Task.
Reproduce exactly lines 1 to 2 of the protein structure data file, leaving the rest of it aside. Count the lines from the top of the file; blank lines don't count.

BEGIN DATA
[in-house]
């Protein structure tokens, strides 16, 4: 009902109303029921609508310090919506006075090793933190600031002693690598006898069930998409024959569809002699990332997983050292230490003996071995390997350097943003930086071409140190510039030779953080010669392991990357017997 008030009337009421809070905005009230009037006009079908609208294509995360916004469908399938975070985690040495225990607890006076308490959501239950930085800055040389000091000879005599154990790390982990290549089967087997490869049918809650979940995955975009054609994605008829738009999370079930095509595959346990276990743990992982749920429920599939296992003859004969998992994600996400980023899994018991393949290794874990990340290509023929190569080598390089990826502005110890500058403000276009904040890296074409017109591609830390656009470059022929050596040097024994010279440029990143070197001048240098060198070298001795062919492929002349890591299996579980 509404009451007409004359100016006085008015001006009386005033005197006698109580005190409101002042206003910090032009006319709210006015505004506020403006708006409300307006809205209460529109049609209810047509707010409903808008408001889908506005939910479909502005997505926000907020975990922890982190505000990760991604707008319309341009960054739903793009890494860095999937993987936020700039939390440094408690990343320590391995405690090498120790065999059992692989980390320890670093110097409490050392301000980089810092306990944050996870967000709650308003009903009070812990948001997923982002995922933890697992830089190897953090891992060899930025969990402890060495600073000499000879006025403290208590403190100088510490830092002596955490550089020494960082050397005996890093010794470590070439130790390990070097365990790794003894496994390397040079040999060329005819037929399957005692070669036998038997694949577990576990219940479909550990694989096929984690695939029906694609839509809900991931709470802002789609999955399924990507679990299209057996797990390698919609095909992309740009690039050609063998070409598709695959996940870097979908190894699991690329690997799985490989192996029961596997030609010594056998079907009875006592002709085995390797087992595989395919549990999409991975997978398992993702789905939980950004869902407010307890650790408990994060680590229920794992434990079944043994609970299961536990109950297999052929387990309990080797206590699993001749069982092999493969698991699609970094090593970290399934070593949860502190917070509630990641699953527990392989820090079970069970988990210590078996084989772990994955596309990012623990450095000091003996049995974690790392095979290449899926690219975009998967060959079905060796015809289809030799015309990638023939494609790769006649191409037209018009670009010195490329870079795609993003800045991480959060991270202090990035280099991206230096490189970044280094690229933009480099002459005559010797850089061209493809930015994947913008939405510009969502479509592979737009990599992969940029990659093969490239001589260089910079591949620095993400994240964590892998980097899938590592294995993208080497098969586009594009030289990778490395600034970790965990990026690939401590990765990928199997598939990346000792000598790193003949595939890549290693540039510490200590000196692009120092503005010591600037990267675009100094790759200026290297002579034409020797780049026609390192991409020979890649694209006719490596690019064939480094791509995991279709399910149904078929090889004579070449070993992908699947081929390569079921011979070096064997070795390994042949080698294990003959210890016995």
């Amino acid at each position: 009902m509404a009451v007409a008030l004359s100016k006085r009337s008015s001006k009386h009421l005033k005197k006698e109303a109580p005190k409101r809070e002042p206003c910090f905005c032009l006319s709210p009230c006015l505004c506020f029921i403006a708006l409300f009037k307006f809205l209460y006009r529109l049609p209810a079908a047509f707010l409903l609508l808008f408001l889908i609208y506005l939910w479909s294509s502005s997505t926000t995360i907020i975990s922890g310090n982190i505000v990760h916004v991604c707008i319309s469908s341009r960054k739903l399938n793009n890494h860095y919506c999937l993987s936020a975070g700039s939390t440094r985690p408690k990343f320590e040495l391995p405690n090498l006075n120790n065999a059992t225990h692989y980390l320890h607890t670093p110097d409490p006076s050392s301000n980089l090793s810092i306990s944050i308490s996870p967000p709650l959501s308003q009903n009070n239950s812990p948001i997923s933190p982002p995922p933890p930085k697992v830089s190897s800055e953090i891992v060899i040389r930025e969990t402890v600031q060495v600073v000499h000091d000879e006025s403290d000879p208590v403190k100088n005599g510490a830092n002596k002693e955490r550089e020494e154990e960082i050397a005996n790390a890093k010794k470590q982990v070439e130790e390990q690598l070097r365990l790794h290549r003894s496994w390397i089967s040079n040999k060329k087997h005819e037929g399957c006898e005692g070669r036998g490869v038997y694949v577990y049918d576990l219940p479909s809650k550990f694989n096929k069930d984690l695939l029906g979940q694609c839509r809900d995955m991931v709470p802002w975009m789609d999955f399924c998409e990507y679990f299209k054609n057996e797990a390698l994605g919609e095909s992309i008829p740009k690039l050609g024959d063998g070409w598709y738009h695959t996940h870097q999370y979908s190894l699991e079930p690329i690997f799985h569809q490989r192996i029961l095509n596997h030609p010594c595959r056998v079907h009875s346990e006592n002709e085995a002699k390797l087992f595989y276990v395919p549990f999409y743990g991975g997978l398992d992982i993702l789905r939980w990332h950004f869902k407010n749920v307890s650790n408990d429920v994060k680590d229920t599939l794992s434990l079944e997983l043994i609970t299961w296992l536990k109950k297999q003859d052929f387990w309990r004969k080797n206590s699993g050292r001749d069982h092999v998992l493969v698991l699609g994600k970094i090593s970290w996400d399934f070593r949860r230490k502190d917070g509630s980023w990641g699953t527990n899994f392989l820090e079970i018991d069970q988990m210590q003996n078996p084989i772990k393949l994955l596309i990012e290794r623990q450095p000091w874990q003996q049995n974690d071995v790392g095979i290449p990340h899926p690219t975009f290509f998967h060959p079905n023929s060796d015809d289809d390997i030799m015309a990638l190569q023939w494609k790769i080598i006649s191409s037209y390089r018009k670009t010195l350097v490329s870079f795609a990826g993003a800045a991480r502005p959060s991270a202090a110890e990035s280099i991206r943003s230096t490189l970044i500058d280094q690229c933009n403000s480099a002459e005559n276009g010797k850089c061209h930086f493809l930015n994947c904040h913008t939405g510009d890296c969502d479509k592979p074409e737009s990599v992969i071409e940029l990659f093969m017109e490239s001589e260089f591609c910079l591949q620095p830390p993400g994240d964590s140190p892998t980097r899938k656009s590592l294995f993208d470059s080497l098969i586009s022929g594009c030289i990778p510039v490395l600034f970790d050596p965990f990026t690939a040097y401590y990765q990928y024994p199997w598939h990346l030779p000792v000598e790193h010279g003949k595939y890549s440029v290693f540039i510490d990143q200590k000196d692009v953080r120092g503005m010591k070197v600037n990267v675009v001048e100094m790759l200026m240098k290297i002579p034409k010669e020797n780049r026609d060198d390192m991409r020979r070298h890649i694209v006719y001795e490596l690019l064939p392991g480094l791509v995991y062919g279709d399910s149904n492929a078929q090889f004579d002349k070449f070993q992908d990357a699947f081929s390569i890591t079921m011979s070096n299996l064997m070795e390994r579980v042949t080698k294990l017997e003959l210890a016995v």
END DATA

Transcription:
[in-house]
């Protein structure tokens, strides 16, 4: 009902109303029921609508310090919506006075090793933190600031002693690598006898069930998409024959569809002699990332997983050292230490003996071995390997350097943003930086071409140190510039030779953080010669392991990357017997 008030009337009421809070905005009230009037006009079908609208294509995360916004469908399938975070985690040495225990607890006076308490959501239950930085800055040389000091000879005599154990790390982990290549089967087997490869049918809650979940995955975009054609994605008829738009999370079930095509595959346990276990743990992982749920429920599939296992003859004969998992994600996400980023899994018991393949290794874990990340290509023929190569080598390089990826502005110890500058403000276009904040890296074409017109591609830390656009470059022929050596040097024994010279440029990143070197001048240098060198070298001795062919492929002349890591299996579980 509404009451007409004359100016006085008015001006009386005033005197006698109580005190409101002042206003910090032009006319709210006015505004506020403006708006409300307006809205209460529109049609209810047509707010409903808008408001889908506005939910479909502005997505926000907020975990922890982190505000990760991604707008319309341009960054739903793009890494860095999937993987936020700039939390440094408690990343320590391995405690090498120790065999059992692989980390320890670093110097409490050392301000980089810092306990944050996870967000709650308003009903009070812990948001997923982002995922933890697992830089190897953090891992060899930025969990402890060495600073000499000879006025403290208590403190100088510490830092002596955490550089020494960082050397005996890093010794470590070439130790390990070097365990790794003894496994390397040079040999060329005819037929399957005692070669036998038997694949577990576990219940479909550990694989096929984690695939029906694609839509809900991931709470802002789609999955399924990507679990299209057996797990390698919609095909992309740009690039050609063998070409598709695959996940870097979908190894699991690329690997799985490989192996029961596997030609010594056998079907009875006592002709085995390797087992595989395919549990999409991975997978398992993702789905939980950004869902407010307890650790408990994060680590229920794992434990079944043994609970299961536990109950297999052929387990309990080797206590699993001749069982092999493969698991699609970094090593970290399934070593949860502190917070509630990641699953527990392989820090079970069970988990210590078996084989772990994955596309990012623990450095000091003996049995974690790392095979290449899926690219975009998967060959079905060796015809289809030799015309990638023939494609790769006649191409037209018009670009010195490329870079795609993003800045991480959060991270202090990035280099991206230096490189970044280094690229933009480099002459005559010797850089061209493809930015994947913008939405510009969502479509592979737009990599992969940029990659093969490239001589260089910079591949620095993400994240964590892998980097899938590592294995993208080497098969586009594009030289990778490395600034970790965990990026690939401590990765990928199997598939990346000792000598790193003949595939890549290693540039510490200590000196692009120092503005010591600037990267675009100094790759200026290297002579034409020797780049026609390192991409020979890649694209006719490596690019064939480094791509995991279709399910149904078929090889004579070449070993992908699947081929390569079921011979070096064997070795390994042949080698294990003959210890016995």